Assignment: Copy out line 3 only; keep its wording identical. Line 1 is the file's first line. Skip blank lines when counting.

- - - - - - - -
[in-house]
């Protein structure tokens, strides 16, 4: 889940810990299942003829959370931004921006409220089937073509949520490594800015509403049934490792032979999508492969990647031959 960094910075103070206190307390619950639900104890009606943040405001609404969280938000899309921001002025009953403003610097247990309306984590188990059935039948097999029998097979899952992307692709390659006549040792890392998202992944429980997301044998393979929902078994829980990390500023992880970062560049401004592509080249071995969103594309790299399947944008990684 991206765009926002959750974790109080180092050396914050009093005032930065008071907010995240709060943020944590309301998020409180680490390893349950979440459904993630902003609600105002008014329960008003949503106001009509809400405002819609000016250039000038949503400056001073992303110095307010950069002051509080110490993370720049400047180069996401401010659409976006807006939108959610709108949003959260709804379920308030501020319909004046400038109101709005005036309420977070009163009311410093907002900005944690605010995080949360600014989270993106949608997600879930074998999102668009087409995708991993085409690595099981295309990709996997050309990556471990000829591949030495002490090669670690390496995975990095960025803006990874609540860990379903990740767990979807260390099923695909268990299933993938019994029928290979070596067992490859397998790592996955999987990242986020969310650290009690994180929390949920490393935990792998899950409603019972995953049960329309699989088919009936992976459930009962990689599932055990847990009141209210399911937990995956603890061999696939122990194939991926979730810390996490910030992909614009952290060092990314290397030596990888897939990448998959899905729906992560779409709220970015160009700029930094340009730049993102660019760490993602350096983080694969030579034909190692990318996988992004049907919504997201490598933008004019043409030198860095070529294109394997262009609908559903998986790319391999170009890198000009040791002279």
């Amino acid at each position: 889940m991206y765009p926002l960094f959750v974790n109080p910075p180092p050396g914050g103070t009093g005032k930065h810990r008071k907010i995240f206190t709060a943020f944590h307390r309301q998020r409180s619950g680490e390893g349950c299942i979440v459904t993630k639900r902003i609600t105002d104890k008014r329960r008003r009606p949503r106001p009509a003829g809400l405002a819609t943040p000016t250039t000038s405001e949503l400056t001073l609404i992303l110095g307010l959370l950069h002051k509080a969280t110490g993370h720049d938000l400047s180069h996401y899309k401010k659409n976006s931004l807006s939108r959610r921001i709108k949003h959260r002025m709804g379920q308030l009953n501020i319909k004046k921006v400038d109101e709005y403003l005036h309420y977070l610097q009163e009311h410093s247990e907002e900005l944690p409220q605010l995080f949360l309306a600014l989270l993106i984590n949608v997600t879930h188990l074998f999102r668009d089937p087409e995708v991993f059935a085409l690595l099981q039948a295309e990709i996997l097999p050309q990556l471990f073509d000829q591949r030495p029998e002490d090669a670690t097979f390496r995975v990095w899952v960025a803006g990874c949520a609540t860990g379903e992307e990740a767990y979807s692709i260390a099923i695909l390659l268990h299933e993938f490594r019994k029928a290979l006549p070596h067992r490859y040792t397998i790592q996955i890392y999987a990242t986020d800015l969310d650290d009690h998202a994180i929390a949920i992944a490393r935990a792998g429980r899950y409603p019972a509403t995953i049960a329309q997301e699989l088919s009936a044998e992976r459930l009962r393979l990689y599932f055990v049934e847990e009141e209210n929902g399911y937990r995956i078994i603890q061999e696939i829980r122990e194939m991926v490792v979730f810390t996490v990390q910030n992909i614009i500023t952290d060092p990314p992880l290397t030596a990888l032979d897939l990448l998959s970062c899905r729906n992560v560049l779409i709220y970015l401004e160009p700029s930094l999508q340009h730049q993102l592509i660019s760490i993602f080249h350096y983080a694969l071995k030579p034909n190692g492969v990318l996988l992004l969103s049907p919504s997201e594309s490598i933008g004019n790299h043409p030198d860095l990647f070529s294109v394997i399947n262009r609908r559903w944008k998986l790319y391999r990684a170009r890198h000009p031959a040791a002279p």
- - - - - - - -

């Amino acid at each position: 889940m991206y765009p926002l960094f959750v974790n109080p910075p180092p050396g914050g103070t009093g005032k930065h810990r008071k907010i995240f206190t709060a943020f944590h307390r309301q998020r409180s619950g680490e390893g349950c299942i979440v459904t993630k639900r902003i609600t105002d104890k008014r329960r008003r009606p949503r106001p009509a003829g809400l405002a819609t943040p000016t250039t000038s405001e949503l400056t001073l609404i992303l110095g307010l959370l950069h002051k509080a969280t110490g993370h720049d938000l400047s180069h996401y899309k401010k659409n976006s931004l807006s939108r959610r921001i709108k949003h959260r002025m709804g379920q308030l009953n501020i319909k004046k921006v400038d109101e709005y403003l005036h309420y977070l610097q009163e009311h410093s247990e907002e900005l944690p409220q605010l995080f949360l309306a600014l989270l993106i984590n949608v997600t879930h188990l074998f999102r668009d089937p087409e995708v991993f059935a085409l690595l099981q039948a295309e990709i996997l097999p050309q990556l471990f073509d000829q591949r030495p029998e002490d090669a670690t097979f390496r995975v990095w899952v960025a803006g990874c949520a609540t860990g379903e992307e990740a767990y979807s692709i260390a099923i695909l390659l268990h299933e993938f490594r019994k029928a290979l006549p070596h067992r490859y040792t397998i790592q996955i890392y999987a990242t986020d800015l969310d650290d009690h998202a994180i929390a949920i992944a490393r935990a792998g429980r899950y409603p019972a509403t995953i049960a329309q997301e699989l088919s009936a044998e992976r459930l009962r393979l990689y599932f055990v049934e847990e009141e209210n929902g399911y937990r995956i078994i603890q061999e696939i829980r122990e194939m991926v490792v979730f810390t996490v990390q910030n992909i614009i500023t952290d060092p990314p992880l290397t030596a990888l032979d897939l990448l998959s970062c899905r729906n992560v560049l779409i709220y970015l401004e160009p700029s930094l999508q340009h730049q993102l592509i660019s760490i993602f080249h350096y983080a694969l071995k030579p034909n190692g492969v990318l996988l992004l969103s049907p919504s997201e594309s490598i933008g004019n790299h043409p030198d860095l990647f070529s294109v394997i399947n262009r609908r559903w944008k998986l790319y391999r990684a170009r890198h000009p031959a040791a002279p």